And with Linux gobbling up that much market share in the cloud, if your company plans on making use of public, private, or hybrid clouds, those developers better know their way around the open-source operating system.

What About the Data Center?

Linux is there, too, in your company’s on-premises data center. Linux has become one of the most widely-used operating systems for servers. Part of the reason for that is because it’s so flexible. 

Another reason is that it can be had for free. Any company looking to bolster their bottom line would be remiss in not considering Linux as an OS for their data center. And given so many of the different development stacks are built on Linux, it’s an absolute no-brainer to deploy Linux in the data center. 

Programming Languages Abound

Almost every popular programming language runs on Linux. Some of those languages were even built on Linux and come pre-installed. Because of this, those languages run at native speeds on the platform. Languages like Python, PHP, Java, and JavaScript all perform very well on Linux. Along with those languages, you’ll find most of the popular frameworks also work very well on Linux.

It’s Good For Overall Knowledge

One of the factors that come with learning Linux is that you wind up with greater overall knowledge and understanding of how operating systems work. With Linux, you can get your fingers deep into the heart of the system. Because the source code for the kernel (and most of the other layers of the OS) is available to download, your developers can really get an incredible foundational knowledge of the system.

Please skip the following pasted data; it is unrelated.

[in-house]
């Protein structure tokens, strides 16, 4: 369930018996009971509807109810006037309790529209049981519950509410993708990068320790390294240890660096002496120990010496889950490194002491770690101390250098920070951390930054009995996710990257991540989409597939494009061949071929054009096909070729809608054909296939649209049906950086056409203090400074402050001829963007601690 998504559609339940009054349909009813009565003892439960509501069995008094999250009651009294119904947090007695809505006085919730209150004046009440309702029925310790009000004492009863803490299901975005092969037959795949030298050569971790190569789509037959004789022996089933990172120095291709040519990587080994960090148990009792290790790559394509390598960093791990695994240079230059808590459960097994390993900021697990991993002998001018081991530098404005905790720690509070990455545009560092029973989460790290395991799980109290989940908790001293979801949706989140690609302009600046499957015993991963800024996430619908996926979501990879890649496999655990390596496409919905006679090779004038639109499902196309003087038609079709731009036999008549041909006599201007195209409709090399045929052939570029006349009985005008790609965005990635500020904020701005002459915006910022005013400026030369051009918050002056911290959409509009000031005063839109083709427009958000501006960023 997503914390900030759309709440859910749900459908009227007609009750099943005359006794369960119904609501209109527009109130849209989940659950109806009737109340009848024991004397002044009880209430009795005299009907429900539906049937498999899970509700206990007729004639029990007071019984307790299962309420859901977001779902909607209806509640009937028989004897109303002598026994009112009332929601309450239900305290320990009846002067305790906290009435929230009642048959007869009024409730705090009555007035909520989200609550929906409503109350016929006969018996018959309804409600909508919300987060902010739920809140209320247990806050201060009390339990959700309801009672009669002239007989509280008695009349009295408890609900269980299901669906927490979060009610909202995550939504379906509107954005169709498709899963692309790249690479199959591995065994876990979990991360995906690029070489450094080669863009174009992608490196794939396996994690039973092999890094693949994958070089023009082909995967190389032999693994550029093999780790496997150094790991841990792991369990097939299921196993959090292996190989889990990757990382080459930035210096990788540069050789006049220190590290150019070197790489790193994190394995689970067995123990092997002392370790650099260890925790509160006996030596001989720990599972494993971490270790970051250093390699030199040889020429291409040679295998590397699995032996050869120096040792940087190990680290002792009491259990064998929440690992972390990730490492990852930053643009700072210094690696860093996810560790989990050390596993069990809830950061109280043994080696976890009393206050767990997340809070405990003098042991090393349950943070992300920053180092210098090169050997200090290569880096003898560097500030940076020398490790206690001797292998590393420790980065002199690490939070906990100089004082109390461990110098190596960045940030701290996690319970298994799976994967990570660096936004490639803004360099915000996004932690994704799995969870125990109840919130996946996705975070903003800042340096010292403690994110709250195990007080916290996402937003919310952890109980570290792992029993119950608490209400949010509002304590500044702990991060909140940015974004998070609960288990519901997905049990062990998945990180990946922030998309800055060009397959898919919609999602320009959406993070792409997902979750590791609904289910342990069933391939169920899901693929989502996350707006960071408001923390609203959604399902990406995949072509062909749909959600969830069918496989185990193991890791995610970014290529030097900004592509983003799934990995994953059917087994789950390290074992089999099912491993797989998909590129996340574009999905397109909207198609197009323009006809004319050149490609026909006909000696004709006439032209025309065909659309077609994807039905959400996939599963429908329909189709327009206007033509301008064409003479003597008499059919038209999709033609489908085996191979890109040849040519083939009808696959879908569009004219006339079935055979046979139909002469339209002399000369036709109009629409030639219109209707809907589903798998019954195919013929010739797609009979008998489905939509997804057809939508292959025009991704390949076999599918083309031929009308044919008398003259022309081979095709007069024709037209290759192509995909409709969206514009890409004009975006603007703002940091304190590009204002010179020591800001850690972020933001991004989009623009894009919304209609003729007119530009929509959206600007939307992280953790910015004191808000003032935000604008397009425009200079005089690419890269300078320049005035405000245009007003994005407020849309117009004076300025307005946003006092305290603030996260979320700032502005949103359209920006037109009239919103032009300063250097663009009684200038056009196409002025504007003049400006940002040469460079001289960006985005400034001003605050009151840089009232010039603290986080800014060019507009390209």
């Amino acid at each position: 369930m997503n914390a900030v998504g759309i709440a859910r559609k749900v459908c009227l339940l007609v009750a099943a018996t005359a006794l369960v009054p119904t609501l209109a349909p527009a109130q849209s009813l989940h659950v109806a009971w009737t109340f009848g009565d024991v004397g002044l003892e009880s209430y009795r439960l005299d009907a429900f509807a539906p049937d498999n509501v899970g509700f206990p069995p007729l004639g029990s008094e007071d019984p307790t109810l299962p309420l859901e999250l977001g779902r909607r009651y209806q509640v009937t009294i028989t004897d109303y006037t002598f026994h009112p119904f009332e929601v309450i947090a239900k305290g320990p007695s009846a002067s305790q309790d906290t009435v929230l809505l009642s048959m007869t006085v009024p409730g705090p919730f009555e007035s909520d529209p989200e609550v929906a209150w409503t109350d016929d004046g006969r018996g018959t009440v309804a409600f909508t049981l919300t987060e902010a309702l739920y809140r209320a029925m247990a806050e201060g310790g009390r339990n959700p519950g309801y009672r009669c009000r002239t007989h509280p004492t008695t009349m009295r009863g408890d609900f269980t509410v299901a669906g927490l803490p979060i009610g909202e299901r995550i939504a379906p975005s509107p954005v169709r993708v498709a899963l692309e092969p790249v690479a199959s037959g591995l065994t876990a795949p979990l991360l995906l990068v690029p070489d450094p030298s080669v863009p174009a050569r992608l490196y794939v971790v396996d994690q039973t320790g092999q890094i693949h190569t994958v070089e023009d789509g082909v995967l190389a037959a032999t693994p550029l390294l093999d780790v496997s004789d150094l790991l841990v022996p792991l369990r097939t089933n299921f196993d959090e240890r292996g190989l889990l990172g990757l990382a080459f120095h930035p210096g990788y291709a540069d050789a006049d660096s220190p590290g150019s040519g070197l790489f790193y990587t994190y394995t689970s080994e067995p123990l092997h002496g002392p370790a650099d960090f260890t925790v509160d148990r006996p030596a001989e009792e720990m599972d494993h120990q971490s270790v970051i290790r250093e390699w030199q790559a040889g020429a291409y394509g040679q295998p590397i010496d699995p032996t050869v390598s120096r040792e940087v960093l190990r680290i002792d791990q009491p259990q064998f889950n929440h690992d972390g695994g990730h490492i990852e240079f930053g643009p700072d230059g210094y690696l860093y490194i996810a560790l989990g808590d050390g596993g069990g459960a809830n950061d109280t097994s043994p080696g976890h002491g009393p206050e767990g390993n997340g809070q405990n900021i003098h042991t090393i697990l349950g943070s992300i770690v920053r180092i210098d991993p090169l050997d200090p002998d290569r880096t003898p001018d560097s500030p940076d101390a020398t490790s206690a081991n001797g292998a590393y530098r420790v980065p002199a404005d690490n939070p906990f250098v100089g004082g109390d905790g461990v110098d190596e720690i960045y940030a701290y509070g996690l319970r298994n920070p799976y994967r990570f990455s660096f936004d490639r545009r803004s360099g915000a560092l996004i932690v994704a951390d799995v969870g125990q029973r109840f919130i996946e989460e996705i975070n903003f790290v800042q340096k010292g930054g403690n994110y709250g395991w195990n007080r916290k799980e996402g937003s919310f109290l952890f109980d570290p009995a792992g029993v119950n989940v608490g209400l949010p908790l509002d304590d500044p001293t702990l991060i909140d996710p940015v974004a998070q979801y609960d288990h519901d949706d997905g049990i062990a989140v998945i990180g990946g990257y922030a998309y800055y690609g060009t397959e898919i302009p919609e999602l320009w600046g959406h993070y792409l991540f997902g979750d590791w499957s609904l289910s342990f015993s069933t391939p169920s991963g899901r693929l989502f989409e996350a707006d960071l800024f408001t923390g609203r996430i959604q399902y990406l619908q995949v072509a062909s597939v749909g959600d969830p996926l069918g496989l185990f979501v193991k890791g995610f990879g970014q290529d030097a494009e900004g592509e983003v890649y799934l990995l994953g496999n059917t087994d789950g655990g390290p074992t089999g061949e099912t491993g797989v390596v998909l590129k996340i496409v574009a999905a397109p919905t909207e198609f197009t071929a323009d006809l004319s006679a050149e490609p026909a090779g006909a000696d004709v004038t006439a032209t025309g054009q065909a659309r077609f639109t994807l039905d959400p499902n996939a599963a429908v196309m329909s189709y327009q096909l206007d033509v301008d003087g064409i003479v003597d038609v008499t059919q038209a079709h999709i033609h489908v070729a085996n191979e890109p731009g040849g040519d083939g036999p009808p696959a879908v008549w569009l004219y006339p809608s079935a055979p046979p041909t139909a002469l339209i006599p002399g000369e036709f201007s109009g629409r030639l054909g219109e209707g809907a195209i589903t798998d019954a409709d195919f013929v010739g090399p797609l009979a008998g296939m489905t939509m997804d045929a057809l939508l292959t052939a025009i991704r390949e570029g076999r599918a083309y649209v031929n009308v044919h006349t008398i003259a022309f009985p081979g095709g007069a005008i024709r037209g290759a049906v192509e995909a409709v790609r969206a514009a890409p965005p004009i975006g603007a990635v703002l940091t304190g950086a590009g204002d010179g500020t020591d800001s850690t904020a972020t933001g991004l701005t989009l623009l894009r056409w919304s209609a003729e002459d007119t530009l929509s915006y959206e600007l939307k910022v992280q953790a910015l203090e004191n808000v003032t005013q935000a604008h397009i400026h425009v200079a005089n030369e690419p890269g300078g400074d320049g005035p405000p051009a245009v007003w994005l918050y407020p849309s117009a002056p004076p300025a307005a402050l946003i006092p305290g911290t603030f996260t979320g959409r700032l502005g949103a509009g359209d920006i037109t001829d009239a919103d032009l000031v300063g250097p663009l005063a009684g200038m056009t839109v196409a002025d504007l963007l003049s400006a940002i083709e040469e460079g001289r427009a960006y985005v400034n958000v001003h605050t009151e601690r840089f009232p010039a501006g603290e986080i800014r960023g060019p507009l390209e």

Linux is the Future

Cloud, containers, virtual machines, IoT, and edge computing are all built on or depend upon Linux. That means the future is all about Linux. If your company plans on expanding its offerings into new realms of technology, Linux is going to have to be at the heart of that effort. So as you begin the process of hiring new software engineers, it would behoove you to focus on hiring developers who have a solid understanding of the Linux operating system.

Conclusion

Linux might not be on the desktop of everyone in your company, but it certainly is (or will be) running the backbone of your delivery pipelines and cloud offerings. Don’t ignore the open-source operating system, as to do so would be to deny your company a future where it can compete both at scale and within budget.

Subscribe
Notify of
guest
0 Comments
Inline Feedbacks
View all comments

How useful was this post?

Click on a star to rate it!

Please enter a valid E-mail address.

Get in Touch

Access the Top 1% IT Talent, leverage our expertise to
jump-start your business.​

  • This field is for validation purposes and should be left unchanged.
If you previously need to sign a non-disclosure agreement, please email us at [email protected].
Scroll to Top

Get in Touch

Jump-start your Business with the
Top 1% of IT Talent.

Need us to sign a non-disclosure agreement first? Please email us at [email protected].

ACCELERATE YOUR DIGITAL TRANSFORMATION

By continuing to use this site, you agree to our cookie policy.